Premier Foods’s share price is ‘undervalued’

By Michael Stones contact

- Last updated on GMT

Premier was on-track to deliver a double-digit margin from its Sweet Treats division
Premier was on-track to deliver a double-digit margin from its Sweet Treats division

Related tags: Premier foods, Food manufacture excellence, Better

Premier Foods’s share price is undervalued and fails to reflect recent business improvements, according to City analyst Shore Capital.

After meeting the manufacturer’s senior management team, analysts Clive Black and Darren Shirley concluded: “We believe that Premier Foods is making demonstrable progress in self-improvement across the board.

“That broad process makes the group's stock appear under-valued in our view, albeit we recognise the challenges of the UK grocery market in which the company operates and the still high levels of leverage​ [borrowing], which we expect to begin to fall in ​[financial year] 2016 and beyond.”

Premier Foods’s ceo Gavin Darby has had to undertake much “heavy lifting”, ​in order to knock Premier Foods into better shape.

Strong management team

A key element in that improvement strategy was the recruitment of a strong management team, with extensive experience in grocery and fast-moving consumer goods. That was allowing senior management to drive improvement across the group.

Another factor was its investment in production plants, designed to improve productivity and, through new product development and marketing initiatives, plant utilisation.

One example was the improved plant utilisation of the Carlton bakery in South Yorkshire, while there remained plenty of capacity across the group’s three bakeries.

“Premier has focused upon filling such capacity and pleasingly, this has been to good effect with some new private label volume in-tow,”​ said Black and Shirley.

‘Increased productivity in cake’

“As such the group is now seeing increased productivity in cake and it is on-track to achieve a double-digit margin from the Sweet Treats division and benefit from selective high return capital investment.”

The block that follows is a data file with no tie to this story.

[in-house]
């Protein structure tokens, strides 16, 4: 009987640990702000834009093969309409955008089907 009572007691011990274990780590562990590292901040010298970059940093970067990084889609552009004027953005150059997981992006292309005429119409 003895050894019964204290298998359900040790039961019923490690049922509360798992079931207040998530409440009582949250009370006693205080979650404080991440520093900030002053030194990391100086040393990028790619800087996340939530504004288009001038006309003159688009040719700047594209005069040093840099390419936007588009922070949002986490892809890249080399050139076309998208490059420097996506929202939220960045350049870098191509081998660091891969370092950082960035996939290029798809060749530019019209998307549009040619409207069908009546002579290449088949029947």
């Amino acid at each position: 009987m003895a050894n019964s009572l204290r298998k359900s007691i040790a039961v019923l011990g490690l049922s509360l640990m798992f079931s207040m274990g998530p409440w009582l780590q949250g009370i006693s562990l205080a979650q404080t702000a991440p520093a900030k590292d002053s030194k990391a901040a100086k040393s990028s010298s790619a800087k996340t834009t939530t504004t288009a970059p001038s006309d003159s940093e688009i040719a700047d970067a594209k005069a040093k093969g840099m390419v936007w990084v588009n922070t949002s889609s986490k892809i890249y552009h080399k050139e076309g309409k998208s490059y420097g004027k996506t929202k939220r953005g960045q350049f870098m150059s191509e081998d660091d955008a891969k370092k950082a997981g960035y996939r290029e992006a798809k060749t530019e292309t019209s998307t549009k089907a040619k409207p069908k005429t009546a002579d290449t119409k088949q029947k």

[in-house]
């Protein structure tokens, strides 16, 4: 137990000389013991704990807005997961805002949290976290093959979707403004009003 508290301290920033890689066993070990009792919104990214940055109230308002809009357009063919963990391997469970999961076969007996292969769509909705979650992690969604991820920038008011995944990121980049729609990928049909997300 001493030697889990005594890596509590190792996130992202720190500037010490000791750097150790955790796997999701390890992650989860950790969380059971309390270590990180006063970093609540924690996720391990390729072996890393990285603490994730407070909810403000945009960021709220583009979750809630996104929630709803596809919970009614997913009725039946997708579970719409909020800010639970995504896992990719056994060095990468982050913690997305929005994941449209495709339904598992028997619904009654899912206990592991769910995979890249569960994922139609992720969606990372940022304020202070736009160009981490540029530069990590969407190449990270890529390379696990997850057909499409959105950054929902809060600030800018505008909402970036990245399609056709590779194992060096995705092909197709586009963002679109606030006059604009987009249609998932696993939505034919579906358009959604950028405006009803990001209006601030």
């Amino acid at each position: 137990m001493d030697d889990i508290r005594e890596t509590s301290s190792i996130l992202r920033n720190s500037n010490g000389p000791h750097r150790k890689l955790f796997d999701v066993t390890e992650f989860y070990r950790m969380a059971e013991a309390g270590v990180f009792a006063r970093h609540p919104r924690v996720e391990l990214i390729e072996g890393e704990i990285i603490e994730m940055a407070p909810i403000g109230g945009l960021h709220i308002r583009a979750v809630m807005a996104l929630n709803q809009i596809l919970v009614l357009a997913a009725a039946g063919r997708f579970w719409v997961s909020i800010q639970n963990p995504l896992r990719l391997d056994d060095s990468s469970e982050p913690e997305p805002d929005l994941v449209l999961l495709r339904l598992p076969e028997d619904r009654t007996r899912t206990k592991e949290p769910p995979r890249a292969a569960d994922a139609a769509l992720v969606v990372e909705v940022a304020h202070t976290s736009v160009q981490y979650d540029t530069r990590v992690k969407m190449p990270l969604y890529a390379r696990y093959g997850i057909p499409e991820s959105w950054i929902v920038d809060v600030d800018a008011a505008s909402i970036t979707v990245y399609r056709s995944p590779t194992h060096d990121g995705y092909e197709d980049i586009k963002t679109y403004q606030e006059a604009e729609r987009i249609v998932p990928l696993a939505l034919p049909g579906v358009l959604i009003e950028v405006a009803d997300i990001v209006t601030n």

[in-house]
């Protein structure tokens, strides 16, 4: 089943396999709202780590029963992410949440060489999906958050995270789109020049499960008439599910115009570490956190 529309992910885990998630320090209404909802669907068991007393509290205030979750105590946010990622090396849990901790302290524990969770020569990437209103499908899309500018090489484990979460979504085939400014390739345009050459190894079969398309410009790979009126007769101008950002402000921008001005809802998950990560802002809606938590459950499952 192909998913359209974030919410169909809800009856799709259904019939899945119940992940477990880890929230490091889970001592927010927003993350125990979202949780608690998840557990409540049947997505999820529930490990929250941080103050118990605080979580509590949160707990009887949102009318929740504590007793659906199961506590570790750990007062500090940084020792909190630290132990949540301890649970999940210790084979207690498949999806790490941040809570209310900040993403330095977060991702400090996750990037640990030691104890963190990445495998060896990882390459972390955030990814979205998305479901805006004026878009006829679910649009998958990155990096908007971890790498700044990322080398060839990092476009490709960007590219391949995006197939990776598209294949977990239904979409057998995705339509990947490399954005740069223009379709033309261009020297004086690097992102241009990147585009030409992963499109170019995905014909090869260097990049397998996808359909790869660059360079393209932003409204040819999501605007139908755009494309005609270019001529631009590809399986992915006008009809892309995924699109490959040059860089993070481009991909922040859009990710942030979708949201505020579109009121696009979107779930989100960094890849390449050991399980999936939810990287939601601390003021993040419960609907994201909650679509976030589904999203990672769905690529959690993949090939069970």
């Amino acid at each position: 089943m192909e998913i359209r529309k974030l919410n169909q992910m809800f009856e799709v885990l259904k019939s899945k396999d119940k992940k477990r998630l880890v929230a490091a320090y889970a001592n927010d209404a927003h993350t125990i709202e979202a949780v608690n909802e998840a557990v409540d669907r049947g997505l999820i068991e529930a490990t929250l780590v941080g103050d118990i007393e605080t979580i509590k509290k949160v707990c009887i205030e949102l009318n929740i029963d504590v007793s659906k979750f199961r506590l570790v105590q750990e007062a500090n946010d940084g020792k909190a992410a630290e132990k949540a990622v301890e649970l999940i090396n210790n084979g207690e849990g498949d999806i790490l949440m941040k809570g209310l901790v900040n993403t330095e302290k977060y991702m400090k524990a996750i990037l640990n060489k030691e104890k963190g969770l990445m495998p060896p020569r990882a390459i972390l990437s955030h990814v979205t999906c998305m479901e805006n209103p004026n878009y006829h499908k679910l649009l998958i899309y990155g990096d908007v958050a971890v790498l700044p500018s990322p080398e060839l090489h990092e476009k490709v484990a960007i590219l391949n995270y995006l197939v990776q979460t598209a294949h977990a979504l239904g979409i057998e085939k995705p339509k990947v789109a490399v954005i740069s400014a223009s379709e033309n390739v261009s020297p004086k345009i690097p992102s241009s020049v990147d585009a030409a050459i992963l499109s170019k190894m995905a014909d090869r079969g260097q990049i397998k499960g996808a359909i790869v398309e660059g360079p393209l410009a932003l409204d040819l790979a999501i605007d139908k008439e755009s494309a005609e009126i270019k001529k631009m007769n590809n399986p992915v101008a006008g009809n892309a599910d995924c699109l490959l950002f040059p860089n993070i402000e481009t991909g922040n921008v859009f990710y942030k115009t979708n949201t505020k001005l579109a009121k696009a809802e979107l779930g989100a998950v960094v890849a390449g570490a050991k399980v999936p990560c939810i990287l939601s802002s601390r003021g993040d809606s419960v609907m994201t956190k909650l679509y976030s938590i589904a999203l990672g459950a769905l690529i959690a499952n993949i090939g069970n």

Capital expenditure was set to remain at about £25M for the foreseeable future. Much of the investment will be directed towards replacing labour, ahead of the implementation of the National Living Wage, said the analysts.

Premier Foods had proved itself ahead of the game in rationalising stock keeping units (SKUs), in parallel with large store operators, who have sought to cut costs and so prices to offer a stronger value proposition against “the marauding limited assortment discounters”.

The manufacturer took 43% of SKUs out of its system in 2013/14, as it implemented its own simplification process, longer production runs and necessary enhanced productivity, said Black and Shirley.

Shore Capital retained current pre-tax profit forecast at £87.4M and earnings per share of 8.5p. The analysts estimated a net debt reduction of £142.7M from financial year 2015A to financial year 2020, equivalent to £191.5M

Shore Capital repeated its ‘buy’ advice at 34.8p on the manufacturer’s stock.

Premier Foods will issue preliminary results for the 52 weeks to April 2 on May‎ 17.

Premier Foods: food manufacturing Oscar winner

An edible poster campaign has helped Premier Foods (Mr Kipling) win the coveted Bakery manufacturing company of the year in the industry’s Oscars – the Food Manufacture Excellence Awards – last November.

Premier won the title after fighting off stiff competition from: Butt Foods, Deli Santé, Ginsters, The Village Bakery and Finsbury Food Group.

Could your business match their achievement?​ Register your interest for the 2016 Food Manufacture Excellence Awards here​.

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